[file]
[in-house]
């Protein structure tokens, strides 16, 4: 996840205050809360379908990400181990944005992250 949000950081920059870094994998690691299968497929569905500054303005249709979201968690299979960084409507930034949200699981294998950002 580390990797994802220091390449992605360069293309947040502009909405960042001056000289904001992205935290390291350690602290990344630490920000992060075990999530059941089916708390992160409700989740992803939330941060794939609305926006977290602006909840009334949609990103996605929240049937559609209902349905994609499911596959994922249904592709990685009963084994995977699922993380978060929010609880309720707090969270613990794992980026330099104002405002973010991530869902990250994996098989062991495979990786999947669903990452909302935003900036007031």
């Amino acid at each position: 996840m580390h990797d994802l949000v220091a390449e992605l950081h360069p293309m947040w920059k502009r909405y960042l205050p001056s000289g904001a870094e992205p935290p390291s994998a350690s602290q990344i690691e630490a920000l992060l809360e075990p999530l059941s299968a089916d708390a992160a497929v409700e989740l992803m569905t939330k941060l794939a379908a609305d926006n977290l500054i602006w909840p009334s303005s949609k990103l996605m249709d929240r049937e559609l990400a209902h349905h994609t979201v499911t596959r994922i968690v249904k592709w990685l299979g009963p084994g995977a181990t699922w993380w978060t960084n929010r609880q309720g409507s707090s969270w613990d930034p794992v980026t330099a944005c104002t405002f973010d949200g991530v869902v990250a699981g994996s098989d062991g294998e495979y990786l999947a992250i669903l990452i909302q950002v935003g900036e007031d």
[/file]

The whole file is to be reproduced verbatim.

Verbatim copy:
[in-house]
């Protein structure tokens, strides 16, 4: 996840205050809360379908990400181990944005992250 949000950081920059870094994998690691299968497929569905500054303005249709979201968690299979960084409507930034949200699981294998950002 580390990797994802220091390449992605360069293309947040502009909405960042001056000289904001992205935290390291350690602290990344630490920000992060075990999530059941089916708390992160409700989740992803939330941060794939609305926006977290602006909840009334949609990103996605929240049937559609209902349905994609499911596959994922249904592709990685009963084994995977699922993380978060929010609880309720707090969270613990794992980026330099104002405002973010991530869902990250994996098989062991495979990786999947669903990452909302935003900036007031």
């Amino acid at each position: 996840m580390h990797d994802l949000v220091a390449e992605l950081h360069p293309m947040w920059k502009r909405y960042l205050p001056s000289g904001a870094e992205p935290p390291s994998a350690s602290q990344i690691e630490a920000l992060l809360e075990p999530l059941s299968a089916d708390a992160a497929v409700e989740l992803m569905t939330k941060l794939a379908a609305d926006n977290l500054i602006w909840p009334s303005s949609k990103l996605m249709d929240r049937e559609l990400a209902h349905h994609t979201v499911t596959r994922i968690v249904k592709w990685l299979g009963p084994g995977a181990t699922w993380w978060t960084n929010r609880q309720g409507s707090s969270w613990d930034p794992v980026t330099a944005c104002t405002f973010d949200g991530v869902v990250a699981g994996s098989d062991g294998e495979y990786l999947a992250i669903l990452i909302q950002v935003g900036e007031d």